Not that manufacturers can necessarily expect to seamlessly convert to femtosecond solutions. As so often, reliability is one difficulty. Price, for its part, is another. And while both these stumbling blocks are gradually being softened thanks to widening adoption, and the market forces that implies, researchers are tackling problems around low manufacturing throughput via the clever use of technology. Not that every manufacturing challenge should necessarily be solved by femtosecond lasers. For while their value is indisputable, particularly for manufacturing sophisticated devices like cardiovascular stents, other products may actually be produced better using older lasers – especially if cost is an issue.

Cutting crews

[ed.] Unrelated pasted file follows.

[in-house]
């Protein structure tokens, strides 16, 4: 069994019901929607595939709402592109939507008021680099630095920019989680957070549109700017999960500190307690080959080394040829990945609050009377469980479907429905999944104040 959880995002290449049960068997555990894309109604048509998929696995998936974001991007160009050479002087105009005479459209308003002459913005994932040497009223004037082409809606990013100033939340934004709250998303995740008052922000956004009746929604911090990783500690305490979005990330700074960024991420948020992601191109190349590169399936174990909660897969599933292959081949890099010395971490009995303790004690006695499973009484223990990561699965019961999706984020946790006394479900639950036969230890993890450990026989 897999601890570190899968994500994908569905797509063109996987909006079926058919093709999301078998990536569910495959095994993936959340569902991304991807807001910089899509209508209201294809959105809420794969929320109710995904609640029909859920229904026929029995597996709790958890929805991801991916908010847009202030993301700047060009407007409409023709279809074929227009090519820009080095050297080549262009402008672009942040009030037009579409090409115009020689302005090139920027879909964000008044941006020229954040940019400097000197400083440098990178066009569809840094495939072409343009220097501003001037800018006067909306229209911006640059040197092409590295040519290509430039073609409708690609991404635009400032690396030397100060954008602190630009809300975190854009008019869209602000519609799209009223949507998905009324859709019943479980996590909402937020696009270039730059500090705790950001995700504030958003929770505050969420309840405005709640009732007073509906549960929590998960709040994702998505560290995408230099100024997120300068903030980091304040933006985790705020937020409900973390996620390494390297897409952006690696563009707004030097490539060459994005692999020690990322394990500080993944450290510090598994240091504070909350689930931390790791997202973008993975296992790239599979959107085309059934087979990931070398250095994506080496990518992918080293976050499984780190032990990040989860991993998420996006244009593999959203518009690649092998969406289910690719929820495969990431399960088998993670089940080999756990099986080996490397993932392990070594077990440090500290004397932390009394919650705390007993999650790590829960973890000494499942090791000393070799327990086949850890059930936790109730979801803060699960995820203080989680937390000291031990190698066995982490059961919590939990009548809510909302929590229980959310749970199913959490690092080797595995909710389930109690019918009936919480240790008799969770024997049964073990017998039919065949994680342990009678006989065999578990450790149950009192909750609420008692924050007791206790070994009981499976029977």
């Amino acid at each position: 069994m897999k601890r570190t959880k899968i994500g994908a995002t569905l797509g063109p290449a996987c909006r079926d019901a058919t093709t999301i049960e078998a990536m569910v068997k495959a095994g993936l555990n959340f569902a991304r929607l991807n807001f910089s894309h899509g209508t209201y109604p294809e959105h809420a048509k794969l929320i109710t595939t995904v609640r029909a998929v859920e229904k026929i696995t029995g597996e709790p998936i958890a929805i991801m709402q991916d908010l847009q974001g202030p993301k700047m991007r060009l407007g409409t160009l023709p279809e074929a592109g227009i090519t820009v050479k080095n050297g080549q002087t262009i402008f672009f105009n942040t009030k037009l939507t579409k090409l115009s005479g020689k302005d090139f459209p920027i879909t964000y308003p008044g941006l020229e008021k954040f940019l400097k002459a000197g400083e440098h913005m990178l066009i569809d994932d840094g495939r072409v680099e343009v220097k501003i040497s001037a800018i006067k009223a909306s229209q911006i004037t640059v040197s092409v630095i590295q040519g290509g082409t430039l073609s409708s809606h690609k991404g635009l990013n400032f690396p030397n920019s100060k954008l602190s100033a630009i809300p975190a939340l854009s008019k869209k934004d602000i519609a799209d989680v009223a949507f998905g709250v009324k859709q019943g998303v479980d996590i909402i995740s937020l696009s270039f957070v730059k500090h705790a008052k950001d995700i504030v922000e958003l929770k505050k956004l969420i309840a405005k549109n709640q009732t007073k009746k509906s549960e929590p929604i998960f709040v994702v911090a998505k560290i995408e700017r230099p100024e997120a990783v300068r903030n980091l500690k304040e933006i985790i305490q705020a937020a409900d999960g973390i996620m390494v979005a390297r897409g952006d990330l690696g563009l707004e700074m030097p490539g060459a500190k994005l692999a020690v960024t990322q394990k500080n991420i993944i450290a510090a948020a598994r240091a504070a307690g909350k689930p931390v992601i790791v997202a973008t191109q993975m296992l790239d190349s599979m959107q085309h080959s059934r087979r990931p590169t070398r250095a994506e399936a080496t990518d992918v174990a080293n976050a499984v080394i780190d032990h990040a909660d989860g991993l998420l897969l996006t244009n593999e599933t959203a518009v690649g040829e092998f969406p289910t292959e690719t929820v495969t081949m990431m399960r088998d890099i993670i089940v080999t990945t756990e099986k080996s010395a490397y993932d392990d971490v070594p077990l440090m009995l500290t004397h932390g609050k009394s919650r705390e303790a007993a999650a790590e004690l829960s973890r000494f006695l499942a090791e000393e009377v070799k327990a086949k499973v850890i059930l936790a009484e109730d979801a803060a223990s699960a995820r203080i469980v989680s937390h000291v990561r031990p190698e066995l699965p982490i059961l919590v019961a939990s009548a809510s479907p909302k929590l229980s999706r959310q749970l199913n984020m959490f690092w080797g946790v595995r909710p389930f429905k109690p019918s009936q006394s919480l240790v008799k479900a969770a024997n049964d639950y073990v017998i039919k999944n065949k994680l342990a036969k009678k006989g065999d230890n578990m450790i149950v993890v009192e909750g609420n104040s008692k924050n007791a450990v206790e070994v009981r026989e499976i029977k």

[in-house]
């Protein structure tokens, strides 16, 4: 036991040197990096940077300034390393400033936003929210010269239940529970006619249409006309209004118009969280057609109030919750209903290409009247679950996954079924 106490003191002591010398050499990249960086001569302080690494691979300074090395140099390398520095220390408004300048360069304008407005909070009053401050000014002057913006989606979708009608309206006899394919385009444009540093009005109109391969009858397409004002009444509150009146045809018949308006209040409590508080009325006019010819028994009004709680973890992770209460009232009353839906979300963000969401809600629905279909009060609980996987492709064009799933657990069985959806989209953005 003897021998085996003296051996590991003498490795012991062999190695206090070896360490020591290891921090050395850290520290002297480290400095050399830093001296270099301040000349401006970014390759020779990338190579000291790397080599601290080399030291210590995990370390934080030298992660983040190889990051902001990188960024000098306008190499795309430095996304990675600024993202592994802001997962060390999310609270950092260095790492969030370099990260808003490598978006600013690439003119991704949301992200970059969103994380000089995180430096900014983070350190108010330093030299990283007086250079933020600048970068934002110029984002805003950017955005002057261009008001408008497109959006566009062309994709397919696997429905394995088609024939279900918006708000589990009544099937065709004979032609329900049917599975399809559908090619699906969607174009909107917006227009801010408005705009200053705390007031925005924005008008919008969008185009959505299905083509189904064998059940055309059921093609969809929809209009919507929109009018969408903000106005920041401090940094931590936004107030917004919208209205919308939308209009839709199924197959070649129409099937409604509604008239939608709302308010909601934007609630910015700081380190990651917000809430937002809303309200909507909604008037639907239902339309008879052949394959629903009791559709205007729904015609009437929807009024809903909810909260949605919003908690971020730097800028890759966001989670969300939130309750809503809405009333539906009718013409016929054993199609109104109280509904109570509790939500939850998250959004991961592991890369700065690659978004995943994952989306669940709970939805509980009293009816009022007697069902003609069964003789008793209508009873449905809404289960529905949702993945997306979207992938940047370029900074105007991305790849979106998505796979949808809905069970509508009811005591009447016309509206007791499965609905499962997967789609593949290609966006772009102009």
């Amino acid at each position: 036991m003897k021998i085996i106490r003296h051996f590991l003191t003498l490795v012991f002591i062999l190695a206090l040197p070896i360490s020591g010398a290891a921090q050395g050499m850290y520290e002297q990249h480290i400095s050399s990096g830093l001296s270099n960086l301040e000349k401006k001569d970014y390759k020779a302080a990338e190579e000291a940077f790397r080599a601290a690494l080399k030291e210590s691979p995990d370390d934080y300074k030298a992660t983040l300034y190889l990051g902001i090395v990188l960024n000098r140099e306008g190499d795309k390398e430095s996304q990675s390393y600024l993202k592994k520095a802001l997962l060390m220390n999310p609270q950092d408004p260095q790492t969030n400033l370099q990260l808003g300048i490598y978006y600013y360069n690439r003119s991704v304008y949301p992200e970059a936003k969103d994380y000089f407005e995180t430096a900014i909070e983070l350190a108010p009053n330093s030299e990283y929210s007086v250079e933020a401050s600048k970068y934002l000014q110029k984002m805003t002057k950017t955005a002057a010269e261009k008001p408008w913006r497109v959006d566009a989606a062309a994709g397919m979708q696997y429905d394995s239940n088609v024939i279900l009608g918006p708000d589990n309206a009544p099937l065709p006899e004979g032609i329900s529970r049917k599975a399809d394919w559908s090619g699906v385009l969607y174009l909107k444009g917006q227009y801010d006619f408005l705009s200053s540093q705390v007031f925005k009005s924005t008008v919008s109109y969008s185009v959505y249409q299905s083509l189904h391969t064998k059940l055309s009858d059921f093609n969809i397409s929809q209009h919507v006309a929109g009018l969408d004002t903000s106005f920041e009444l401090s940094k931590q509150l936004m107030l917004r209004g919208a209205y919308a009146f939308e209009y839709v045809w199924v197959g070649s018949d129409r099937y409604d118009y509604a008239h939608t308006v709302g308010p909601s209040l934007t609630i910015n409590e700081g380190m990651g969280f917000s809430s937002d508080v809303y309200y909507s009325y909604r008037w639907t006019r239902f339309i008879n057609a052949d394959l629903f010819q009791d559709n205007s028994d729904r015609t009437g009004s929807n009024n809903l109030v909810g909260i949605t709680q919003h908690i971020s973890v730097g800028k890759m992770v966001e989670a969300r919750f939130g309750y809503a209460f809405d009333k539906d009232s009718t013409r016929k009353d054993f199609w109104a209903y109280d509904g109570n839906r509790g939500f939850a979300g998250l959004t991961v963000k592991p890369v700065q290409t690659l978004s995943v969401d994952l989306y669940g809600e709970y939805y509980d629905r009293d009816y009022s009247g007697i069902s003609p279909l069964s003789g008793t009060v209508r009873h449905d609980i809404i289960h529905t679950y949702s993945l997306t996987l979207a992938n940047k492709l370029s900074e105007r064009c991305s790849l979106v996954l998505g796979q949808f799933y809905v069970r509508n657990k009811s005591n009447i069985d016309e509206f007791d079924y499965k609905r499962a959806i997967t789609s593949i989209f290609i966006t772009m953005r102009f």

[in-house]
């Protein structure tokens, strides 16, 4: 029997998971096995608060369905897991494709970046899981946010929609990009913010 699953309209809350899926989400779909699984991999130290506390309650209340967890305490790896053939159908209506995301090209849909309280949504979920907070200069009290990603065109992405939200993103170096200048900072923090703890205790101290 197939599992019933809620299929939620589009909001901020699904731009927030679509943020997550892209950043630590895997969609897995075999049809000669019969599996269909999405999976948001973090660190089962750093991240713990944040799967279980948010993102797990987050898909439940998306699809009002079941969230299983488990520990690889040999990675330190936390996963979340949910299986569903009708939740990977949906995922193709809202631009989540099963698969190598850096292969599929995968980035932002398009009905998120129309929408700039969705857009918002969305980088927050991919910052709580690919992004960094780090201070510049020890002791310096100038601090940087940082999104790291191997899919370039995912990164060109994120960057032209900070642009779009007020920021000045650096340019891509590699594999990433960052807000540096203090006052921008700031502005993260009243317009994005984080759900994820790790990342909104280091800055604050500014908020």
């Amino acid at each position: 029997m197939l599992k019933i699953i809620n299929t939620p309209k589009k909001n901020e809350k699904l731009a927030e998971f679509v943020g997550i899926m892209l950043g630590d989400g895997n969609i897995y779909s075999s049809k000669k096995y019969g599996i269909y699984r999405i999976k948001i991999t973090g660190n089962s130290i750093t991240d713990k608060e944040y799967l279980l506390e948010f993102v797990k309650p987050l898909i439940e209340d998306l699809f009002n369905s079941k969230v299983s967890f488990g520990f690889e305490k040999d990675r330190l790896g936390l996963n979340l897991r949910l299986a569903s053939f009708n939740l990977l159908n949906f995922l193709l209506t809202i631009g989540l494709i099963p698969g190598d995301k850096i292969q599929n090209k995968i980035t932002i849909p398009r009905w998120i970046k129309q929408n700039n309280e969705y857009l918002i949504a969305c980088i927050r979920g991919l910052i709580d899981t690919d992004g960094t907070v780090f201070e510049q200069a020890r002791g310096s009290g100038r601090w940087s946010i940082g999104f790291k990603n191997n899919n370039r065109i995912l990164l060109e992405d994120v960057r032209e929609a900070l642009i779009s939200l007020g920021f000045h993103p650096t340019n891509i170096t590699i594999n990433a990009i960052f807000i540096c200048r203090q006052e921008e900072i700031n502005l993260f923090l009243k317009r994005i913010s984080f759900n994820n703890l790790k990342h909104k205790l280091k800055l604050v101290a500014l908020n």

It’s hard to overstate the importance of lasers across medical device manufacturing. Consider something as straightforward as welding. Excellent at combining metallic materials, they’re crucial for the manufacture of pacemakers and stents. That’s true in other areas too. As Professor Robert Thomson, a photonics expert at Heriot-Watt University highlights, lasers can equally be employed for drilling holes in needles and catheters, or else marking (engraving) implants and surgical tools. That’s echoed, adds Duncan Hand, another Heriot-Watt professor and laser expert, by 3D printing, where lasers can be used to print complex electrical structures onto living organisms.